2020 Season

Thunder Bay, Ontario….

…was still sail-able as of two days ago! Mike Madge and his friends are still sailing out there- Way to go Mike! There are more than a few of us out this way that wish we were there with you!

You make know that Mike is often the first person to get out every fall- Could be that this year he is the first and last person to sail on hard water. Kind of a cool statistic!

Keep it up Mike- be safe and let us know how far into the spring you can actually go this year-

See the fun here:

https://www.youtube.com/watch?v=LkNsRawVKP4&app=desktop


Potential Sail-able ICE!

No joke- Sounds like there may be an option up in Canada if you are REALLY jones-ing for some mid-lake social distancing….

Andre’ Baby sent the following:

Hello All,

DN sailor Marc Tarini photographed checking ice a few minutes ago, in the middle of Lac du Huit near Thetford Mines. He mentions there is still 15 inches black ice underneath 4 inches new snow.

Cheers and Happy Easter to all,

André


DN CLASS TECH PROPOSAL- VOTING CLOSES APRIL 15

All- Be sure to vote on the DN Class tech proposals by April 15! Balloting is entirely e-mail based and most of us have some extra free time so there is no excuse not to. Participation has been good with over 50% of eligible members casing ballots already. If you haven’t done it yet read the primer below and get cracking!

As you may have heard four important proposals are on the ballot for the DN class- It is very important that every member of the DN class vote on it! And remind all the class members you now to do the same- Spread the word!

ALL BALLOTING IS BEING DONE ELECTRONICALLY VIA EMAIL. It only takes a few minutes (even if you are not tech-savvy) and doesn’t cost a thing. So don’t wait for a paper ballot to show up in out in the mailbox!

All paid up IDNIYRA members should have received an email on March 25 from the International DN Ice Yacht Racing Association (invitations@mail.electionbuddy.com) inviting you to click a few links and file your vote on this Spring 2020 Tech Specifications Ballot.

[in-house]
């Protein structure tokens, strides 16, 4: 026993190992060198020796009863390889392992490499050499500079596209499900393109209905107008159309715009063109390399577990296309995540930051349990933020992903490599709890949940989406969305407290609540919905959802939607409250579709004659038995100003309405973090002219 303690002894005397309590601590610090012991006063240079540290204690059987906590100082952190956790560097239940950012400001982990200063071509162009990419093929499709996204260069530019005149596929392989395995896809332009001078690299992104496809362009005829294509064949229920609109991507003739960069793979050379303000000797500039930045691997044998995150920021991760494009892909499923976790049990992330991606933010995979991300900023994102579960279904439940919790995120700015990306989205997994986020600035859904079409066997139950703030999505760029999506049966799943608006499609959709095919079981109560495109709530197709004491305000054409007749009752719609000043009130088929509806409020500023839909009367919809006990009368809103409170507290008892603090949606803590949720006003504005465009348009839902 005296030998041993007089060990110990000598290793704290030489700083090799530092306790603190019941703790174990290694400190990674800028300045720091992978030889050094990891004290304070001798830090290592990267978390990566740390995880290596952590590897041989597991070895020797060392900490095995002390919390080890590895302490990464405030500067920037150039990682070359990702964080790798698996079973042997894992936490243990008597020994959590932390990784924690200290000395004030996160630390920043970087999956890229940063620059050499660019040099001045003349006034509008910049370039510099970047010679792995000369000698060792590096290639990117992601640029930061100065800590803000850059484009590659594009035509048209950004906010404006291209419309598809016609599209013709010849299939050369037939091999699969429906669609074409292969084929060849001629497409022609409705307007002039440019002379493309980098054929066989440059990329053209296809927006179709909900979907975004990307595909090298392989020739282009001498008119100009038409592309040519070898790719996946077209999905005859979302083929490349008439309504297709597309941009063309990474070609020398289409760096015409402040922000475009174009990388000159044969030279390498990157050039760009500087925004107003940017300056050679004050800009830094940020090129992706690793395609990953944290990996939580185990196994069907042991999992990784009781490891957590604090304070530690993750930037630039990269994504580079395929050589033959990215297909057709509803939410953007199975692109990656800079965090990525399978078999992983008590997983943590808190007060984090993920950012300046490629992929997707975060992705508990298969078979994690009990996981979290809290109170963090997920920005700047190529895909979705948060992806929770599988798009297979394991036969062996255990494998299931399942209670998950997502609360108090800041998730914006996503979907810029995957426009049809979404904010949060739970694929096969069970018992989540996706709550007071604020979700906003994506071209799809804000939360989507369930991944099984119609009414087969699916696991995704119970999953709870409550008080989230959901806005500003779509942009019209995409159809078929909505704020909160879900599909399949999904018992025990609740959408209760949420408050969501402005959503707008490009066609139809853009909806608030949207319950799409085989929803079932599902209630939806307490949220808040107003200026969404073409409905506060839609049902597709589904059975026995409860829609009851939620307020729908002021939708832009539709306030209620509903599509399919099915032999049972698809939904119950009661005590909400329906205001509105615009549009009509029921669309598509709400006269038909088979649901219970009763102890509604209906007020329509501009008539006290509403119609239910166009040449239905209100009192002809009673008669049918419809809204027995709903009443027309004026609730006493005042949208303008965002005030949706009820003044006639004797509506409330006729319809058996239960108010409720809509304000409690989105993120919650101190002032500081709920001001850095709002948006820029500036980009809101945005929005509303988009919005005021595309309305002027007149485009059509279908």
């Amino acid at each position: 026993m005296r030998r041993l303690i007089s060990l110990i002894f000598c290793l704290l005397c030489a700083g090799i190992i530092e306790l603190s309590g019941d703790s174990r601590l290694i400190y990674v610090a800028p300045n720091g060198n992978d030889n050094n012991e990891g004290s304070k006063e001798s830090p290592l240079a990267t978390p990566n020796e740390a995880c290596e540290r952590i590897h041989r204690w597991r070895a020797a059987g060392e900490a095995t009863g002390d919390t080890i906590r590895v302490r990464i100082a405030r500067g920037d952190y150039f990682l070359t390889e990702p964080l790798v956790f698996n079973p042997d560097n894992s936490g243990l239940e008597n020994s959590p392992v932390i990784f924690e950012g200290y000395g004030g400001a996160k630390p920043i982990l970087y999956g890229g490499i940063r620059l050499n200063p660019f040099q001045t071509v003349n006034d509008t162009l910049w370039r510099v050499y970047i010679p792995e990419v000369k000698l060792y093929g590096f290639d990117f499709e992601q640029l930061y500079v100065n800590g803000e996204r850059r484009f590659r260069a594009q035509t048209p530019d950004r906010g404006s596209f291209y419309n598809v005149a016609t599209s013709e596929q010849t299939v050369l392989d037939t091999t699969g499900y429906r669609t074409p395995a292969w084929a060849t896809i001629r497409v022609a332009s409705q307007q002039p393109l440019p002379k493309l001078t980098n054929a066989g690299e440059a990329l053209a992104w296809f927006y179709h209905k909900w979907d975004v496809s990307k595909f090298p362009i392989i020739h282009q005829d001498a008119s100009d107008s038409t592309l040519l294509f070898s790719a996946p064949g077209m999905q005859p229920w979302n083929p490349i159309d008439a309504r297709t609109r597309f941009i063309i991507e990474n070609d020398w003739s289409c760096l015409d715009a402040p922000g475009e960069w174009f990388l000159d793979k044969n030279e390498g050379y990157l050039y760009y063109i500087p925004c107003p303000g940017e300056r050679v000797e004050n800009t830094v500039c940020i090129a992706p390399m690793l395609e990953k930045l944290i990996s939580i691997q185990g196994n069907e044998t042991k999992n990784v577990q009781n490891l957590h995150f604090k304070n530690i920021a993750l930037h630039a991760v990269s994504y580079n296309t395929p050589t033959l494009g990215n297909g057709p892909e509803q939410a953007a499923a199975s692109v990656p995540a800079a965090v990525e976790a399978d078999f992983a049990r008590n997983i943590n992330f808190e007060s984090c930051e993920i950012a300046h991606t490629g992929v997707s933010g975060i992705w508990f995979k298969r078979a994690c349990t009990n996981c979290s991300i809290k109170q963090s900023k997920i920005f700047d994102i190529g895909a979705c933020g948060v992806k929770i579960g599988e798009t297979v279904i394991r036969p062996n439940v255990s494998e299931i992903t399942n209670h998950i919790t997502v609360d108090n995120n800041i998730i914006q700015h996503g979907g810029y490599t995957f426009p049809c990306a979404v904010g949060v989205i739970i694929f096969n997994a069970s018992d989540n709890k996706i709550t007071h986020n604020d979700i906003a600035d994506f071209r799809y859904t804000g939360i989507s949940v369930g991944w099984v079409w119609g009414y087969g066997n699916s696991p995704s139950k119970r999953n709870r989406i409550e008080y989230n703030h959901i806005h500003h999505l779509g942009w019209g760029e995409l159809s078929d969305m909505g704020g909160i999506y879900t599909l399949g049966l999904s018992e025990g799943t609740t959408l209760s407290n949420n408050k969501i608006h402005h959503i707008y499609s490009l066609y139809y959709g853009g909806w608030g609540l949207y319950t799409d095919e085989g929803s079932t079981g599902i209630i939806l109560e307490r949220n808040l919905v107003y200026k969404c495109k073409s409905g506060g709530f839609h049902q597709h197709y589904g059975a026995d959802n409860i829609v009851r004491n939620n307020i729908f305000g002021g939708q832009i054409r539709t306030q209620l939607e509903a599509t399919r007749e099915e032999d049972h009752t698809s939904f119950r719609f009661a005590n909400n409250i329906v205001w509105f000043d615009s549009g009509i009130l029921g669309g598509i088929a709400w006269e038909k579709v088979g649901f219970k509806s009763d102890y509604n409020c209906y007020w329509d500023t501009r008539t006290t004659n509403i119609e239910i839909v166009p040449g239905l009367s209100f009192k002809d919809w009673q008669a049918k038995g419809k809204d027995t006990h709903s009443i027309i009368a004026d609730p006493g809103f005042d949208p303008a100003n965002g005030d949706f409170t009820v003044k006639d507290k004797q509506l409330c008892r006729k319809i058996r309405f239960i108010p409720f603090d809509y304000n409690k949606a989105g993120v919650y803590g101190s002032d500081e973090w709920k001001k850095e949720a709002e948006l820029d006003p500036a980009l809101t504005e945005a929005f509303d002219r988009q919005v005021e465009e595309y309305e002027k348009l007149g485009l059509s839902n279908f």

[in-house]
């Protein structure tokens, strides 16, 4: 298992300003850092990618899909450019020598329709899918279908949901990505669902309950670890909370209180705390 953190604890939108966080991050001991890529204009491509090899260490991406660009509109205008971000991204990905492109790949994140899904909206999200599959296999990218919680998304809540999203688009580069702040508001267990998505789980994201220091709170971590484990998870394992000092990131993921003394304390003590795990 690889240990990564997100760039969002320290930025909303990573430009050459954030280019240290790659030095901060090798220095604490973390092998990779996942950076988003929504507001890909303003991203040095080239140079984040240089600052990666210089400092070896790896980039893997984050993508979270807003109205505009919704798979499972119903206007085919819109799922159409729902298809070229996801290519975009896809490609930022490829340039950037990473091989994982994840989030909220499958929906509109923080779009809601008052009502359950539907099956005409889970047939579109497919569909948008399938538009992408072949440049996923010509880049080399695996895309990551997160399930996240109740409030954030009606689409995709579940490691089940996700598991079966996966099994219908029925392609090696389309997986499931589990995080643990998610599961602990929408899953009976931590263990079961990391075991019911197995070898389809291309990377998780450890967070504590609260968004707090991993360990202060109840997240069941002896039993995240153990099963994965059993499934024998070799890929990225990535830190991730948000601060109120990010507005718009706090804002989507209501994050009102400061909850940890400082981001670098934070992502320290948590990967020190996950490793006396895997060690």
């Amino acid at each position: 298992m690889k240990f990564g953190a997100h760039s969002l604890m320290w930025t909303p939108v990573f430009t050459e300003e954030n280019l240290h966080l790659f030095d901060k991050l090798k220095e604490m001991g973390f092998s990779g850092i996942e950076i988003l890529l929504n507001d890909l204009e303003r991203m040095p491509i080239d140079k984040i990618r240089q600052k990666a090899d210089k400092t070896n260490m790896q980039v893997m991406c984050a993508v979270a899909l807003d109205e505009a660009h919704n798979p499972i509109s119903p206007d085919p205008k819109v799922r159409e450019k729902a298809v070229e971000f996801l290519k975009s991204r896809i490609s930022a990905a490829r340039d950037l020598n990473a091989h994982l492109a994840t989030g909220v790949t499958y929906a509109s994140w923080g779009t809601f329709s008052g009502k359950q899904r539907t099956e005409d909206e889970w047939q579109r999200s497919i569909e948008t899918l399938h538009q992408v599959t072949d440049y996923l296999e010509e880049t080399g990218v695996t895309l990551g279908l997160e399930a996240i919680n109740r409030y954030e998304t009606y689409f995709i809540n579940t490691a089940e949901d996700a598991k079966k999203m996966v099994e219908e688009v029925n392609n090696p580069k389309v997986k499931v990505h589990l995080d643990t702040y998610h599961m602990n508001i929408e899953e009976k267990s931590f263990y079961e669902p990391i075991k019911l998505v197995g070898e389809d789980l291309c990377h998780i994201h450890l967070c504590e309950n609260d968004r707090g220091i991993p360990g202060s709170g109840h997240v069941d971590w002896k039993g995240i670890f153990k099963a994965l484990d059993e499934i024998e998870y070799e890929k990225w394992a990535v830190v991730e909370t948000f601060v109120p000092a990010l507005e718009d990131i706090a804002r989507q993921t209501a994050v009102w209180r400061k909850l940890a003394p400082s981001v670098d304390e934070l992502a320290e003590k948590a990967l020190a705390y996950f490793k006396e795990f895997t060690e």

IF YOU DID NOT SEE THIS IN YOUR EMAIL INBOX DO THE FOLLOWING ASAP:
-Make sure you are a paid up DN Class member (If not, join and get paid up and VOTE!)
-Check your spam and / or junk mail folders and make sure it isn’t rotting away in there
-If you still can’t find it or have any other questions email DN Class Secretary Deb Whitehorse at debwhitehorse@gmail.com and she can get you sorted out.

Chad Atkins wrote a good article about these proposals in the September 2019 issue of RUNNER TRACKS- He works with composites for a living and has been building and sailing DNs for decades; he is very qualified to comment and his opinions carry a lot of weight. Click the link and go to page 20.
https://139655-515924-raikfcquaxqncofqfm.stackpathdns.com/wp-content/uploads/2019/09/Runner-Tracks-September-2019-tablet.pdf

If you still aren’t sure re-read the following explanations and opinions from Paul Goodwin- DN Class guru, builder, engineer, tinkerer and all around good guy:

My take on the 2020 Proposals – Paul Goodwin

The first two proposals are to change specs that were written when the class first made the transition from wood to composite masts. It was clear at the time that the composite mast would make the older mast technologies obsolete, at huge cost to class members. This was justified because we were breaking the older masts at an alarming rate. The idea behind the minimum weight and balance point specs was to reduce the incentive to constantly look for the latest, greatest, high-tech (and expensive) composite mast material.

1) Deletion of the minimum weight for the mast –

I think removing the minimum weight will not be good for the class. The intent of this spec is to discourage using exotic (and expensive) materials. High modulus carbon fiber comes to mind, but there are potentially more exotic and expensive fibers available. I believe eliminating the min weight will accelerate a technology war leading to lighter and more expensive masts. Sailors will have mast envy, with the perception that lighter is better, driving the cost of masts ever higher.
My Vote: NO

2) Deletion of the balance point on the mast –

The reason for the balance point was to make a builder put some of the ballast up higher in the mast, rather than building a super light mast with a big chunk of weight at the base. I think the spec is still valid. I don’t want to make it easier to build super light, expensive masts. In the overall cost of building a pre-preg carbon mast in an autoclave, the time and cost of adding ballast is insignificant.
My vote: NO

3) Allow runners to be built of any material –